Weekly Economic Commentary – May 30, 2010

30 May, 2010
read 5 minutes

Stock markets remain weak due to Greece’s situation and renewed Eurozone debt worries. However, the markets started to rally, especially in Asia, towards the end of the week as investors took the view that the recent sell-off had left stocks undervalued. Regional stock markets were all down compared to the week before, reflecting global cues. The euro remained under pressure, while both oil and gold rebounded after sharp drops.
Global Developments 

  • U.S. Q1 GDP growth was revised down by two decimals to 3% yoy (against consensus for a 2-tick upward), as consumer spending, business equipment spending and exports were all revised down, confirming a weak recovery.
  • US corporate profits grew at about 24% yoy in Q1 according to Commerce Dept, after 36% and 50% in the prior two quarters. Essentially firms’ costs have fallen more quickly than prices. However, the scope for a further big increase in margins seems limited.
  • Existing home sales surprised analysts with an increase to 5.77 million (+7.6% mom) units against 5.60 million expected. Also new home sales growth was solid at 14.8% to 504k from a prior month’s revised 439k sales.
  • The Fed’s Housing Price Index increased 0.3% mom in March against consensus expectations of no change.
  • Consumer confidence in May shot up to 63.3, marking three months of straight increases. Meanwhile, the Richmond Fed Manufacturing Index (May) fell to 26, in line with market consensus, from prior reading of 30.
  • US durable goods orders increased 2.9% mom in April. Transportation recorded the largest increase: 16.1% up on non-defense aircraft and parts.
  • Initial jobless claims disappointed, with a meager decrease to 460k on prior week’s revised 474k while continuing claims surprised on the upside – with 4,607k claims filed.


  • Germany, Spain and Italy announced new austerity measures to cut their deficits and bring the budget deficit relative to GDP under the 3% target. The measures and spending cuts risk making recovery more problematic.
  • UK estimate for Q1 2010 GDP growth was revised up to +0.3% qoq from +0.2% and -0.2% yoy.
  • Industrial new orders for the Eurozone came in at 19.8% yoy for March, representing a significant increase on a revised 12.5% growth for prior month.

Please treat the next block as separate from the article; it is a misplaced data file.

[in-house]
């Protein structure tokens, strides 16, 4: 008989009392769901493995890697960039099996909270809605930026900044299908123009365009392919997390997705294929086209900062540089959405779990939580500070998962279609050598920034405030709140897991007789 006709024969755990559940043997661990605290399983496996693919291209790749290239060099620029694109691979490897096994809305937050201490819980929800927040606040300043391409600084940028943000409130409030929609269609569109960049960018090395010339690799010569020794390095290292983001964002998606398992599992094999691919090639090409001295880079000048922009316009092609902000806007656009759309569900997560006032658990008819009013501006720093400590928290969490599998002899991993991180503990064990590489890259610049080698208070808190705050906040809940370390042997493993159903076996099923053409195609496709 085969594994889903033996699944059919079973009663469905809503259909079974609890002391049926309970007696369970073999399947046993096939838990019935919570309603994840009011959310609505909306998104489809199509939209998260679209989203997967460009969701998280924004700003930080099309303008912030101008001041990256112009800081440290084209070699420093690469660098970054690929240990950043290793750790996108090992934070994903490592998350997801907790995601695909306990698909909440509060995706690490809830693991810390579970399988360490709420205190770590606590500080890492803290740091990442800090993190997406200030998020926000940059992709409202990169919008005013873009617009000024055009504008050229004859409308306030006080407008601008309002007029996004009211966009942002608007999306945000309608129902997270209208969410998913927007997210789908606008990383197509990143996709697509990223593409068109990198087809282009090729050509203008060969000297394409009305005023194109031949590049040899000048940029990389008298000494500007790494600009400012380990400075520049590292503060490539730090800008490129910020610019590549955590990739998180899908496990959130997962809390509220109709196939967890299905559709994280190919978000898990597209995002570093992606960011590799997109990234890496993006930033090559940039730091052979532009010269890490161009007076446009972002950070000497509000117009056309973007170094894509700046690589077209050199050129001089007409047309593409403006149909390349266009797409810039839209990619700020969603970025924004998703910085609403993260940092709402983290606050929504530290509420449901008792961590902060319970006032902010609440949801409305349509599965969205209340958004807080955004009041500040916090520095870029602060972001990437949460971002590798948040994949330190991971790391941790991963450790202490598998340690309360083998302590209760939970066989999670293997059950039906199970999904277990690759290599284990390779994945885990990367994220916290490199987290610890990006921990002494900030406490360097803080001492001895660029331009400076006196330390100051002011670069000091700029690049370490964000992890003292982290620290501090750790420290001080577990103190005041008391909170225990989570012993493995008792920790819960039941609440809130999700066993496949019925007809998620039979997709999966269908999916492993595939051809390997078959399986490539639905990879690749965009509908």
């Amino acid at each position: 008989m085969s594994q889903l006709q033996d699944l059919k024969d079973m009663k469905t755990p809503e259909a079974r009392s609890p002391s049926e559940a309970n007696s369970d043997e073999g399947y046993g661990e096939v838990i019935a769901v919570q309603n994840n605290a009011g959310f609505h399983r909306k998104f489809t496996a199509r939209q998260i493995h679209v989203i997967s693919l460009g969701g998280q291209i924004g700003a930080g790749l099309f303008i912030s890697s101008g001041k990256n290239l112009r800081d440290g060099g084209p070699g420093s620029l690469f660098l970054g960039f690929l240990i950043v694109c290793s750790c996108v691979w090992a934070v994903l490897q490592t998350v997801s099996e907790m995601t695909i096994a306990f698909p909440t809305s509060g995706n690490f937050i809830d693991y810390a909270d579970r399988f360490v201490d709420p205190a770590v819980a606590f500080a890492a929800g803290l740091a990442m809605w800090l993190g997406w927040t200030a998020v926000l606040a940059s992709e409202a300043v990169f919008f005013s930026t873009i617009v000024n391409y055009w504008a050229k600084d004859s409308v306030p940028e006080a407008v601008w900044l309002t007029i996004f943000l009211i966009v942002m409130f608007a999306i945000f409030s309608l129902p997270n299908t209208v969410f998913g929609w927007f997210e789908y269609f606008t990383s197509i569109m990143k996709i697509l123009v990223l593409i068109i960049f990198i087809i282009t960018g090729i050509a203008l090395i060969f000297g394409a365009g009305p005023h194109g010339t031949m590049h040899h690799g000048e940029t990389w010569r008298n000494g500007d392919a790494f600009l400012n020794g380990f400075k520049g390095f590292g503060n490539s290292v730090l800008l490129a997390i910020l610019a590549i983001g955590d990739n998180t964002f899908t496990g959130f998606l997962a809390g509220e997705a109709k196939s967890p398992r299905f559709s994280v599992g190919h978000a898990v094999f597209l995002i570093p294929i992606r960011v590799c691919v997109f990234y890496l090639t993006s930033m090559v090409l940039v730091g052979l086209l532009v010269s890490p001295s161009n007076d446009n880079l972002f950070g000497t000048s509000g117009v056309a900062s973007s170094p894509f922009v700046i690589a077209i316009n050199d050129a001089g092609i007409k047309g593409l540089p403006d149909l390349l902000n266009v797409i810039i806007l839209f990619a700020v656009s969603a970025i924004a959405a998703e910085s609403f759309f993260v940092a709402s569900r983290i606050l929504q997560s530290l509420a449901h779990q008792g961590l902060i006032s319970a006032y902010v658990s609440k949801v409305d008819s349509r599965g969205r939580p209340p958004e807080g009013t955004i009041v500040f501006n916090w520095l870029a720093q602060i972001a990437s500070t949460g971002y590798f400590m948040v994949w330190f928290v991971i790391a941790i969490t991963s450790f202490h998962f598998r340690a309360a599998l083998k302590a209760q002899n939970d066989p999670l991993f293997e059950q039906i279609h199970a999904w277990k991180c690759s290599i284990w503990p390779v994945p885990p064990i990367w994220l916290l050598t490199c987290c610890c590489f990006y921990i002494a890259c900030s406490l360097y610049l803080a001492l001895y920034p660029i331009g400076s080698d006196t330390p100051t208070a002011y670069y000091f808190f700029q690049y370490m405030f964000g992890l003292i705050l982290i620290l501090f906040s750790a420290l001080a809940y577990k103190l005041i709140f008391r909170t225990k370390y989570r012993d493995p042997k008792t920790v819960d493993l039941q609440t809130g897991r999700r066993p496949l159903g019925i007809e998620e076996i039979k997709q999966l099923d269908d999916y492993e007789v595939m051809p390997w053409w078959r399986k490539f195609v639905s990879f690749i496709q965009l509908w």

• Gfk consumer confidence for Germany was 3.5 for June (May: 3.7), marking the end of the index’s 2-month increase. CPI inflation in May remained subdued: 0.1% mom & 1.2% yoy.
  • Citing the impact of budget cuts on growth, Fitch downgraded the public debt of Spain to AA+ from triple A.

Asia and Pacific: 

  • Japan’s April trade was up 15.8%, saar, over Q1 (when it had been up 67%, qoq saar).
  • Japan’s all industry activity index fell by 0.8% mom in March – an improvement from the Feb slump of 2.3%. Additionally, retail trade improved in April, rising 4.9% yoy while April CPI fell -1.2% yoy.
  • Thailand posted a better-than-expected Q1 GDP growth of 12.0% yoy (Q4 2009: 5.9%), with exports as the main driver of growth, in spite of the political uncertainties and ongoing civil strife.
  • Philippines GDP for Q1 registered growth of 12.3% qoq (+7.3% yoy), on strong domestic demand up 10%.
  • Taiwan and Singapore released industrial production data for Apr, 31.4% and 51.0% yoy respectively – reaffirming that the Asian economies went from recovery to boom.

Bottom line: The current data flow remains very robust with the exception of Europe where macroeconomic data are still pointing upwards, but where the fiscal crisis is sapping confidence and risks derailing the recovery. Austerity measures are expected to weaken domestic demand in the second half of the year and a double dip is a distinct possibility. Asian economies continue to surprise on the upside displaying exceptional growth across the board. There is a general sense that the second half of the year will be less positive in the mature economies while emerging market will continue to fare better.
Regional Developments